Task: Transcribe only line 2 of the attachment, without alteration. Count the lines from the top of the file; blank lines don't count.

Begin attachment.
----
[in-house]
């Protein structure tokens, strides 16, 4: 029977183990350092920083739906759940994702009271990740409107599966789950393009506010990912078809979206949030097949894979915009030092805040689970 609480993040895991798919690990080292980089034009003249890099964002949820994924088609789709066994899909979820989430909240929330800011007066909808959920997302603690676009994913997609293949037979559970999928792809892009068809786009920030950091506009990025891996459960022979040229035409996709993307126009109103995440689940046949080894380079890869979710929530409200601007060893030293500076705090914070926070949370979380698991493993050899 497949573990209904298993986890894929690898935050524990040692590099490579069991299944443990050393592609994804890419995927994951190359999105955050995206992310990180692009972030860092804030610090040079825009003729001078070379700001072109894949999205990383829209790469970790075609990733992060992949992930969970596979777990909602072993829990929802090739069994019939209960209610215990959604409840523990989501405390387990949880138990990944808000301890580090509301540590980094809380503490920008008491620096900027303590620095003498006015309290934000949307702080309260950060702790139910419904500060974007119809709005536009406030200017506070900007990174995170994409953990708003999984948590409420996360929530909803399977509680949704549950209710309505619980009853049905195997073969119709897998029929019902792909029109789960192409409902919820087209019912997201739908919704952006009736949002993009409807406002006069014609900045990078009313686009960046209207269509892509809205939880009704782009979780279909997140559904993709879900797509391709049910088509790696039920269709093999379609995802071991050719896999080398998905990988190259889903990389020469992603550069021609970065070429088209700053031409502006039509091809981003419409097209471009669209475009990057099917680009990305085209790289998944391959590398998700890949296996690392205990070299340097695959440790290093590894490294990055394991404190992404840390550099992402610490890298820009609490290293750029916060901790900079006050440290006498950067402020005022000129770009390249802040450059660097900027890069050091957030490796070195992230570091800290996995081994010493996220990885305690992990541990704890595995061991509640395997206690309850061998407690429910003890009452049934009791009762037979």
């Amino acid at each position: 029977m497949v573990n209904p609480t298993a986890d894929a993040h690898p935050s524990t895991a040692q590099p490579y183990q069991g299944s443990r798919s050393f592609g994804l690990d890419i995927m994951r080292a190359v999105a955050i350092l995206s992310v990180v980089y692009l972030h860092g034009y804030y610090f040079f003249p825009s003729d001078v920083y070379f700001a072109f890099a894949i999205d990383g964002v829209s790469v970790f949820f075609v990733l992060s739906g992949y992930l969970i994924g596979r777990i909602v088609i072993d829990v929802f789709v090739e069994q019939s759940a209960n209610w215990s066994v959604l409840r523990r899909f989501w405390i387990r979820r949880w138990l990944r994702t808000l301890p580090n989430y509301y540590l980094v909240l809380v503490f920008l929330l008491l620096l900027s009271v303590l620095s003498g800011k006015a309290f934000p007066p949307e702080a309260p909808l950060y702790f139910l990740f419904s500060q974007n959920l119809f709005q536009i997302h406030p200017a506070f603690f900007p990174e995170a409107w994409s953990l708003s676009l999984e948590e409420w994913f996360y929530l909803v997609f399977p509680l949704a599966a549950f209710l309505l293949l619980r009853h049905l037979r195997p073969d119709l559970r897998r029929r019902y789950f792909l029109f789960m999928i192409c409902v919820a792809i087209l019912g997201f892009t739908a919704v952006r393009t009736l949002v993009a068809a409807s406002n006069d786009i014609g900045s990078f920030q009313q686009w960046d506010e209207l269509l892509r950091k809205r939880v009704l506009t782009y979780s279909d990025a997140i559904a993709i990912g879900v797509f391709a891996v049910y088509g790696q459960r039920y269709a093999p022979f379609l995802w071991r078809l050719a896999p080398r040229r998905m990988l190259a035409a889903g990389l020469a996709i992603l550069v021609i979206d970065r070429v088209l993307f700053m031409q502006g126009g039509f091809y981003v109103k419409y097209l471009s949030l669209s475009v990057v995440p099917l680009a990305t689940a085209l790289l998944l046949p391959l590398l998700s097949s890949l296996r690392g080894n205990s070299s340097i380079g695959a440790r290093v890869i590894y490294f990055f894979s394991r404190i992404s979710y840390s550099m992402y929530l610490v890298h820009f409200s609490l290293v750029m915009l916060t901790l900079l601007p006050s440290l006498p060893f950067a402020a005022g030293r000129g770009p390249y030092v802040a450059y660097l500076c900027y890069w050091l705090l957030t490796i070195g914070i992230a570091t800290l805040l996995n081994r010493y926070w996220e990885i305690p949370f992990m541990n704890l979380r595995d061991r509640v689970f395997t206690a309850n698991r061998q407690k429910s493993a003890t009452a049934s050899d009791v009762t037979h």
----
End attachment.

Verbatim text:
């Protein structure tokens, strides 16, 4: 029977183990350092920083739906759940994702009271990740409107599966789950393009506010990912078809979206949030097949894979915009030092805040689970 609480993040895991798919690990080292980089034009003249890099964002949820994924088609789709066994899909979820989430909240929330800011007066909808959920997302603690676009994913997609293949037979559970999928792809892009068809786009920030950091506009990025891996459960022979040229035409996709993307126009109103995440689940046949080894380079890869979710929530409200601007060893030293500076705090914070926070949370979380698991493993050899 497949573990209904298993986890894929690898935050524990040692590099490579069991299944443990050393592609994804890419995927994951190359999105955050995206992310990180692009972030860092804030610090040079825009003729001078070379700001072109894949999205990383829209790469970790075609990733992060992949992930969970596979777990909602072993829990929802090739069994019939209960209610215990959604409840523990989501405390387990949880138990990944808000301890580090509301540590980094809380503490920008008491620096900027303590620095003498006015309290934000949307702080309260950060702790139910419904500060974007119809709005536009406030200017506070900007990174995170994409953990708003999984948590409420996360929530909803399977509680949704549950209710309505619980009853049905195997073969119709897998029929019902792909029109789960192409409902919820087209019912997201739908919704952006009736949002993009409807406002006069014609900045990078009313686009960046209207269509892509809205939880009704782009979780279909997140559904993709879900797509391709049910088509790696039920269709093999379609995802071991050719896999080398998905990988190259889903990389020469992603550069021609970065070429088209700053031409502006039509091809981003419409097209471009669209475009990057099917680009990305085209790289998944391959590398998700890949296996690392205990070299340097695959440790290093590894490294990055394991404190992404840390550099992402610490890298820009609490290293750029916060901790900079006050440290006498950067402020005022000129770009390249802040450059660097900027890069050091957030490796070195992230570091800290996995081994010493996220990885305690992990541990704890595995061991509640395997206690309850061998407690429910003890009452049934009791009762037979």